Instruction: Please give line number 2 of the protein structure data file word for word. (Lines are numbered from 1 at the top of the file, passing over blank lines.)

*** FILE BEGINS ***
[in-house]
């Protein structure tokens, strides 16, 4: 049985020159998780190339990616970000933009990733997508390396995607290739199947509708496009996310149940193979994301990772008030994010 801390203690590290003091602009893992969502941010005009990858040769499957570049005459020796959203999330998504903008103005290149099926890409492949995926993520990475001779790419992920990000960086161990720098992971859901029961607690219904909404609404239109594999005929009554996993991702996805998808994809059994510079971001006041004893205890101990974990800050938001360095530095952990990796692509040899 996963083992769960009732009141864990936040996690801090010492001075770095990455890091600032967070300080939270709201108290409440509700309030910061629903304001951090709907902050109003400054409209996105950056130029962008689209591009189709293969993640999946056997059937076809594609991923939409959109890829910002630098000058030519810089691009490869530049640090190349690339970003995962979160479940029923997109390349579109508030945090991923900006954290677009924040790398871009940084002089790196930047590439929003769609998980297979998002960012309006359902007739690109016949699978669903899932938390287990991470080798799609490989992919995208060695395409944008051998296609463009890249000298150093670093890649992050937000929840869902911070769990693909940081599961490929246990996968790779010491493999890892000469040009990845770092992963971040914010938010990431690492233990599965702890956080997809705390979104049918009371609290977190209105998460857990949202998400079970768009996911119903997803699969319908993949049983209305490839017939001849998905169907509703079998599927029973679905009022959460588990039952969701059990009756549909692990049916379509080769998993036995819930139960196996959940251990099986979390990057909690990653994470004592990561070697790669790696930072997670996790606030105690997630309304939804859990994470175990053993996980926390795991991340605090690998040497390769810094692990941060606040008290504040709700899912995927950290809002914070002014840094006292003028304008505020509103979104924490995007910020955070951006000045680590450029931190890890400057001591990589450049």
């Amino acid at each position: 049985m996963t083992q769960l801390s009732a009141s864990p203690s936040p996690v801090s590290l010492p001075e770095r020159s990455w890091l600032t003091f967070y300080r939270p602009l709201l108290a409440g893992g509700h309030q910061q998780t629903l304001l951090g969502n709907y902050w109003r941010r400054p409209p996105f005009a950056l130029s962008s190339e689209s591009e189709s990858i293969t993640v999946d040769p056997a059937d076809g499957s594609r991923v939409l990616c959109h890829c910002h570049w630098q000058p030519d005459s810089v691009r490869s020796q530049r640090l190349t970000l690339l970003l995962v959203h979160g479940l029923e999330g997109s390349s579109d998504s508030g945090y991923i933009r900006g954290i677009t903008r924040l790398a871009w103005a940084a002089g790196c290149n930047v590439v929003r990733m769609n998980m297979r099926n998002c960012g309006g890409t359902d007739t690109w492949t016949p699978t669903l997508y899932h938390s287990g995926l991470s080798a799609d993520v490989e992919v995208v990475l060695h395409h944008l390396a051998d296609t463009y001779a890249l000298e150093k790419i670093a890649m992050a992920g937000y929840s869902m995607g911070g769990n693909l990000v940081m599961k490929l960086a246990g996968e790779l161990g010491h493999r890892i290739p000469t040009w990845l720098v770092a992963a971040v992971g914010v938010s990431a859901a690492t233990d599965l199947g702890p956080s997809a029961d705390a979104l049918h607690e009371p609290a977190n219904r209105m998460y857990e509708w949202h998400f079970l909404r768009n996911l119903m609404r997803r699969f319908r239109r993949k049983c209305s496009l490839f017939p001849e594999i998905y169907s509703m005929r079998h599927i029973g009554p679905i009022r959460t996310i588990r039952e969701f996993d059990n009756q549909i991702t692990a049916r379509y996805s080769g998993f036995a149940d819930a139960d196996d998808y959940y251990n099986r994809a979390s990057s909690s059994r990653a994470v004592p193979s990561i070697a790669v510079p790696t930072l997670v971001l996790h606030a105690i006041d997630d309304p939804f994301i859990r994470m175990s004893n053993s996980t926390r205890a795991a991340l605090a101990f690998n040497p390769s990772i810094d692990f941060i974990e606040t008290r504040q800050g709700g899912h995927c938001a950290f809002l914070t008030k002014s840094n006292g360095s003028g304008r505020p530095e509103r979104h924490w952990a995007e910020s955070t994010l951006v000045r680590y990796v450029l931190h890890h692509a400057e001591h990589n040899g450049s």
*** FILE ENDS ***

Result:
């Protein structure tokens, strides 16, 4: 049985020159998780190339990616970000933009990733997508390396995607290739199947509708496009996310149940193979994301990772008030994010 801390203690590290003091602009893992969502941010005009990858040769499957570049005459020796959203999330998504903008103005290149099926890409492949995926993520990475001779790419992920990000960086161990720098992971859901029961607690219904909404609404239109594999005929009554996993991702996805998808994809059994510079971001006041004893205890101990974990800050938001360095530095952990990796692509040899 996963083992769960009732009141864990936040996690801090010492001075770095990455890091600032967070300080939270709201108290409440509700309030910061629903304001951090709907902050109003400054409209996105950056130029962008689209591009189709293969993640999946056997059937076809594609991923939409959109890829910002630098000058030519810089691009490869530049640090190349690339970003995962979160479940029923997109390349579109508030945090991923900006954290677009924040790398871009940084002089790196930047590439929003769609998980297979998002960012309006359902007739690109016949699978669903899932938390287990991470080798799609490989992919995208060695395409944008051998296609463009890249000298150093670093890649992050937000929840869902911070769990693909940081599961490929246990996968790779010491493999890892000469040009990845770092992963971040914010938010990431690492233990599965702890956080997809705390979104049918009371609290977190209105998460857990949202998400079970768009996911119903997803699969319908993949049983209305490839017939001849998905169907509703079998599927029973679905009022959460588990039952969701059990009756549909692990049916379509080769998993036995819930139960196996959940251990099986979390990057909690990653994470004592990561070697790669790696930072997670996790606030105690997630309304939804859990994470175990053993996980926390795991991340605090690998040497390769810094692990941060606040008290504040709700899912995927950290809002914070002014840094006292003028304008505020509103979104924490995007910020955070951006000045680590450029931190890890400057001591990589450049």